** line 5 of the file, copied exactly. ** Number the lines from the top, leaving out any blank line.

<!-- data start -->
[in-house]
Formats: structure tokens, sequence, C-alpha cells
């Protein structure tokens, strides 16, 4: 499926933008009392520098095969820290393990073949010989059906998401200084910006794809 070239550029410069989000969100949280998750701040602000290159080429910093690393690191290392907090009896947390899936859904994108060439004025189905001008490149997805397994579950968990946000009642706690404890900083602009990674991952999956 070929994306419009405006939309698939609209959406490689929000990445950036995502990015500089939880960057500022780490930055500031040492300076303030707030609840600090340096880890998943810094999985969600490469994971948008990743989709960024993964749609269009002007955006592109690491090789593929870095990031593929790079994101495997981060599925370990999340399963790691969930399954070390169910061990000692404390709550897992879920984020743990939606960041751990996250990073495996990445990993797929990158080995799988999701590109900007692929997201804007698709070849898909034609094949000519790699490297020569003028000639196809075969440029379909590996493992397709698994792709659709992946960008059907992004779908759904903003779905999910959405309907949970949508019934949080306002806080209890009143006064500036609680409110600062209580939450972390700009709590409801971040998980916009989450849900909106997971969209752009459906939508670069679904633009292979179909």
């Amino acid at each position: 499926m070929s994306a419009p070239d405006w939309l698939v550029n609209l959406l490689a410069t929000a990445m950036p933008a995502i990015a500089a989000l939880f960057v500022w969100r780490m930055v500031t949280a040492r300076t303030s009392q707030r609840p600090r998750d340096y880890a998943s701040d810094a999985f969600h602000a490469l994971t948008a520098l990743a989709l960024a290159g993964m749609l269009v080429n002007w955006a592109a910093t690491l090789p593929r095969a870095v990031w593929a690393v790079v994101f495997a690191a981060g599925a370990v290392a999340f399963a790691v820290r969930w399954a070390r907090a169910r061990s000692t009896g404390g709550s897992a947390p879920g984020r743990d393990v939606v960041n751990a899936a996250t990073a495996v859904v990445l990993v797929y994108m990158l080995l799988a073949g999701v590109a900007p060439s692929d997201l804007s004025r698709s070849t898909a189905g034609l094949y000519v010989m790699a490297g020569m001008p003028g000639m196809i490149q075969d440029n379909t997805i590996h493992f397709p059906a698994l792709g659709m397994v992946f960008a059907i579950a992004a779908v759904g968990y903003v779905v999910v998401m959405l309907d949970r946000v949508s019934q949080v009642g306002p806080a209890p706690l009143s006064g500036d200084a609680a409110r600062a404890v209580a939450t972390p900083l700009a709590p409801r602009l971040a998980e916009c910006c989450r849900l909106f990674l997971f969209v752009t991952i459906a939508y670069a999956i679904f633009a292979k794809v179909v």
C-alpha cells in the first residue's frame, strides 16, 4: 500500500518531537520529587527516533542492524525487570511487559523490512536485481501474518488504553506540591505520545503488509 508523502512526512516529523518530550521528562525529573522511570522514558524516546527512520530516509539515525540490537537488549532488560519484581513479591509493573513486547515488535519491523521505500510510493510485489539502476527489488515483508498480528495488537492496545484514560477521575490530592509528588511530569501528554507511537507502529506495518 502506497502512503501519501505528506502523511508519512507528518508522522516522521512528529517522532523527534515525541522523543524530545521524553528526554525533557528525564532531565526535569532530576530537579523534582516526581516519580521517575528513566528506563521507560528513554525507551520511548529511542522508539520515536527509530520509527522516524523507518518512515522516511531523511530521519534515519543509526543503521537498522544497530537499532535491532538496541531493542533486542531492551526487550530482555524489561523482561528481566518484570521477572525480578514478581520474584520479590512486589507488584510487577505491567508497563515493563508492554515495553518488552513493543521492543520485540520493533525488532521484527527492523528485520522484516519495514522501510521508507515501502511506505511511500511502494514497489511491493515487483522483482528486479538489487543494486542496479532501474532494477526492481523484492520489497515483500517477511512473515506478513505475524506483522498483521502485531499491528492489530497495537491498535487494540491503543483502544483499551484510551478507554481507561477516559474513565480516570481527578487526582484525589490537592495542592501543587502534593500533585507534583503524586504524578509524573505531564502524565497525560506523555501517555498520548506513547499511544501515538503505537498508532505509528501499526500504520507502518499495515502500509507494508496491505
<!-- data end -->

C-alpha cells in the first residue's frame, strides 16, 4: 500500500518531537520529587527516533542492524525487570511487559523490512536485481501474518488504553506540591505520545503488509 508523502512526512516529523518530550521528562525529573522511570522514558524516546527512520530516509539515525540490537537488549532488560519484581513479591509493573513486547515488535519491523521505500510510493510485489539502476527489488515483508498480528495488537492496545484514560477521575490530592509528588511530569501528554507511537507502529506495518 502506497502512503501519501505528506502523511508519512507528518508522522516522521512528529517522532523527534515525541522523543524530545521524553528526554525533557528525564532531565526535569532530576530537579523534582516526581516519580521517575528513566528506563521507560528513554525507551520511548529511542522508539520515536527509530520509527522516524523507518518512515522516511531523511530521519534515519543509526543503521537498522544497530537499532535491532538496541531493542533486542531492551526487550530482555524489561523482561528481566518484570521477572525480578514478581520474584520479590512486589507488584510487577505491567508497563515493563508492554515495553518488552513493543521492543520485540520493533525488532521484527527492523528485520522484516519495514522501510521508507515501502511506505511511500511502494514497489511491493515487483522483482528486479538489487543494486542496479532501474532494477526492481523484492520489497515483500517477511512473515506478513505475524506483522498483521502485531499491528492489530497495537491498535487494540491503543483502544483499551484510551478507554481507561477516559474513565480516570481527578487526582484525589490537592495542592501543587502534593500533585507534583503524586504524578509524573505531564502524565497525560506523555501517555498520548506513547499511544501515538503505537498508532505509528501499526500504520507502518499495515502500509507494508496491505